So few of us plan for our long term care, yet the majority of us will need to avail ourselves of professional senior care at some point in our lives. By 2030, the U.S. population aged 65+ will exceed 70 million. According to the American Geriatrics Society, the vast majority of these older persons will have at least one chronic disease, and substantial numbers need assistance in performing basic and more advanced activities of daily living
There are a variety of professional senior care options to choose from, based on need and cost. Most seniors prefer to age-in-place, at home. If there is no family member to care for them, many times professional in-home care, provided by a trusted Home Care Agency is the go-to option. Residential options include Independent and Assisted Living Communities, and nursing homes. Nursing home costs vary widely based upon the state in which you live.
Our good friend, colleague, and elder law expert Ben Neiburger writes about the five key facts of long-term care.
Nearly 41% of people under 65 and approximately 70% of people who live to age 65 will need some type of long-term care.
Medicare covers skilled short-term medical care as well as short-term assistance with nursing home costs, but only if the circumstances meet strict requirements. However in most situations, this is simply not a viable long-term care option for most people.
Medicaid is a state-based program supplemented by Federal funds that provide health services to the poor and impoverished. Medicaid might cover your loved one, if he or she meets your state’s poverty criteria.
Many people attempt to spend down their assets to state-required levels or transfer their assets to family members to become eligible for Medicaid, but the state has the right to look back into your finances for 5 years before the date you apply for coverage, and may refuse to pay for your long-term care if you don’t handle your money “appropriately” during those 5 years.
4. Nursing Homes and other Long Term Care
Both Medicare and health insurance are intended to cover skilled, short-term medical care as you recover from an illness or injury—NOT long-term care. That means a health insurance policy rarely covers ongoing long-term care, especially if one is over 65.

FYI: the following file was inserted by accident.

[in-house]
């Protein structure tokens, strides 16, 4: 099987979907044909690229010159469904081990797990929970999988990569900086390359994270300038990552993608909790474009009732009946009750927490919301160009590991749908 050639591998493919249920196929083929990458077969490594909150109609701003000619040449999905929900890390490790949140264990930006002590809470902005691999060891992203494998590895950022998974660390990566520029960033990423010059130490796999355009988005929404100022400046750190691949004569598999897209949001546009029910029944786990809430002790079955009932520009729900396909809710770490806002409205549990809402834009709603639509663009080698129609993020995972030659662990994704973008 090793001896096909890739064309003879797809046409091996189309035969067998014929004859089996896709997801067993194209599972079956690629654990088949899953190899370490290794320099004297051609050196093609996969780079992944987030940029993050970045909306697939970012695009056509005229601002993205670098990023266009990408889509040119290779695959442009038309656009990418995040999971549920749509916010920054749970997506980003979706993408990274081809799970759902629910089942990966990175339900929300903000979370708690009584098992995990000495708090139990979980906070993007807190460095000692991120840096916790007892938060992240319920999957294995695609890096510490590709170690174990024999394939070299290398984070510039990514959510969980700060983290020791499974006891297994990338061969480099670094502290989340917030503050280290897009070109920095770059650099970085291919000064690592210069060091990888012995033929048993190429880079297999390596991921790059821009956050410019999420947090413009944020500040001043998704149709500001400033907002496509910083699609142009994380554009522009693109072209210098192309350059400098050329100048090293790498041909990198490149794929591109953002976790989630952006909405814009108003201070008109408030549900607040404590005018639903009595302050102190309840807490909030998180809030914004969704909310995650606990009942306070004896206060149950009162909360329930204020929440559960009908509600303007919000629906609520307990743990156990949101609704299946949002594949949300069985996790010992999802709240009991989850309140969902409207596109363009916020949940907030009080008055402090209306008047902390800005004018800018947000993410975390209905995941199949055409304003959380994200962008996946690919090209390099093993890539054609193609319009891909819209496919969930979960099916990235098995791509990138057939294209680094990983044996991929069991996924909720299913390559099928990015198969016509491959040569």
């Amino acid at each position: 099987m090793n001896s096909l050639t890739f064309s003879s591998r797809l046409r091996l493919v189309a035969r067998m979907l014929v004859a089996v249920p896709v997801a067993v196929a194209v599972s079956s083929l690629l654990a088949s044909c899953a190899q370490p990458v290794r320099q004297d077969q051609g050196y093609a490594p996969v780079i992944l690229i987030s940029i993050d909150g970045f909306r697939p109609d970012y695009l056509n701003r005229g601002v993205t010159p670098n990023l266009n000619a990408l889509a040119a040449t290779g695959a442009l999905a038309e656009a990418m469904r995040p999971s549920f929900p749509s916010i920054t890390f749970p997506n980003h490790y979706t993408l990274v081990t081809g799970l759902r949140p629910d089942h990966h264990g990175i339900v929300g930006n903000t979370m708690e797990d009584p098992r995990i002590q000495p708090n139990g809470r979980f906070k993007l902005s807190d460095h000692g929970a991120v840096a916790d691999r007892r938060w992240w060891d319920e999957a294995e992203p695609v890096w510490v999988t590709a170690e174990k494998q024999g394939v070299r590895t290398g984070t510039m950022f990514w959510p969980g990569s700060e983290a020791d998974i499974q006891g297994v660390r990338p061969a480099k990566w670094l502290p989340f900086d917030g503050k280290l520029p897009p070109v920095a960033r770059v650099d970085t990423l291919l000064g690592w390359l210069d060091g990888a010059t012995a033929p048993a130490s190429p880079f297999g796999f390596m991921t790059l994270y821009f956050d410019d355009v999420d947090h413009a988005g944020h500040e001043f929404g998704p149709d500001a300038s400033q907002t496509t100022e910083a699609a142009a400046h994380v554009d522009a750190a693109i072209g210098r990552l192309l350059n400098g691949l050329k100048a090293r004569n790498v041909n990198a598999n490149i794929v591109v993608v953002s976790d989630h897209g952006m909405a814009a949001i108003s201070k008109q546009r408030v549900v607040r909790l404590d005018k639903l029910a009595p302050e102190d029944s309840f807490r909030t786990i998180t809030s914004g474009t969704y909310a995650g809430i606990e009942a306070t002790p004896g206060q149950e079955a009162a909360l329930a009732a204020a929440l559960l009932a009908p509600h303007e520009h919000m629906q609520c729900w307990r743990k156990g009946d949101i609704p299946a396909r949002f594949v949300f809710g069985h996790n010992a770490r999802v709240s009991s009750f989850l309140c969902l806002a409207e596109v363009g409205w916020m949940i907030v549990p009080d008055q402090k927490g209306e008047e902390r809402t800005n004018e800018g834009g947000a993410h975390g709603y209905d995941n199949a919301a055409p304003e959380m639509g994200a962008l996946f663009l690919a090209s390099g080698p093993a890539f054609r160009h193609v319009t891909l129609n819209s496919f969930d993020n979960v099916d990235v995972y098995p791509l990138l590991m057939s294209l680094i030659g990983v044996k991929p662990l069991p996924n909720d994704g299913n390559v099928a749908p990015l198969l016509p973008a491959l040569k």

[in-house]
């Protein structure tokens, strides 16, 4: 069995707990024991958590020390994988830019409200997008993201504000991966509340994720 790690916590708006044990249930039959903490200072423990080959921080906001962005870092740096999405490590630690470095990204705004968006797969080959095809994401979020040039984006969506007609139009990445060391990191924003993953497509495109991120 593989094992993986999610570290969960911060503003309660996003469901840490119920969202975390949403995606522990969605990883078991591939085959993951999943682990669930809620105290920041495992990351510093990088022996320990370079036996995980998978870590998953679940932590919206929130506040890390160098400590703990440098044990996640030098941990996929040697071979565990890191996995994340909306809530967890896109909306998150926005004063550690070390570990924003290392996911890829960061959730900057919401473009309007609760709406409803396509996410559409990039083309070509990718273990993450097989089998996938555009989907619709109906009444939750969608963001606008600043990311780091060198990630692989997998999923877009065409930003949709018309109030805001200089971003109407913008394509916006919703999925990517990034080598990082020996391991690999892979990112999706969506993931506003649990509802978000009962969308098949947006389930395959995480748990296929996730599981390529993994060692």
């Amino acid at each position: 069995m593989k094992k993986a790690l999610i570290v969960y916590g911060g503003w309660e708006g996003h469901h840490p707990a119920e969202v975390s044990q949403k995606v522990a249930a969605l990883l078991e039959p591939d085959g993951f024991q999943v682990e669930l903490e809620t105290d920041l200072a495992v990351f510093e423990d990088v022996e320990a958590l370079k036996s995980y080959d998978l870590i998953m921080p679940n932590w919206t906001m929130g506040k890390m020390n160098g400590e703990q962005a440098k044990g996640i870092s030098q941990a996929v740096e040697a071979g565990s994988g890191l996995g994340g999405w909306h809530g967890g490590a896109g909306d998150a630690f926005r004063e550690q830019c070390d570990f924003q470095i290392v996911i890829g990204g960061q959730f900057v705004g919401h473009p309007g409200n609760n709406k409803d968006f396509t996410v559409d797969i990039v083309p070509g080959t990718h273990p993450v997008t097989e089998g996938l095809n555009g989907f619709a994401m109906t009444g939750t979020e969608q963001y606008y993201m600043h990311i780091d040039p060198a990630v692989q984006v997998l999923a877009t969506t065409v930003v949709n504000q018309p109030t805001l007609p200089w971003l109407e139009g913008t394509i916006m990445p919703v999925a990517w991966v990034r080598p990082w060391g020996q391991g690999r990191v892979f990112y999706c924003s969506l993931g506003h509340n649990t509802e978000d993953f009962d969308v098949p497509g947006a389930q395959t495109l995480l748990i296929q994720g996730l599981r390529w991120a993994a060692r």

5. Private Pay
Personal savings are one way to cover long-term care expenses. Keep in mind however, that in 2011, the national average annual cost of long-term care services in a semi-private nursing home room was $75,555. Since the average length of stay in a nursing home is 2.4 years, that would come to approximately $181,000 out of your savings.
We now know that, due to the longevity of our nation’s population, most of us will indeed need long-term care. Seniors once relied upon family members for elder care, and while there are many, many family caregivers (43.5 million of adult family caregivers care for someone 50+ years of age), many seniors will need to look to professional caregivers for their senior care needs.
Ways to pay for care that don’t include Medicare, Medicaid, or private pay includes long-term care insurance and reverse mortgages. Be vigilant in your research, however. Some long-term care insurance pays only for nursing homes and not for in-home senior care.
A reverse mortgage has its own pitfalls, making it an option of last resort.
U.S. veterans may be eligible for Veteran’s Aid & Attendance Benefit. For this benefit, you’ll need to apply and be persistent and patient. Those wheels tend to grind slowly.
Caregiverlist® understands the process involved in finding the right senior care can be arduous. Estate planning can assist you in determining your best options in how to pay for professional senior care for you or your senior family member.
Ben Neiburger is an active member of the National Academy of Elder Law Attorneys (NAELA) and a member of the Executive Committee and Board of Directors for the Illinois Institute of Continuing Legal Education and through frequent speaking engagements and ongoing course work both locally and nationally, is in continuous pursuit of knowledge and insight to the laws and finances that affect our families and senior citizens. He brings this wealth of knowledge, his clear and common sense explanations, his patience, gentle humor and sensitivity to each of his legal consultations.To learn more about Elder Law, visit generationlaw.com.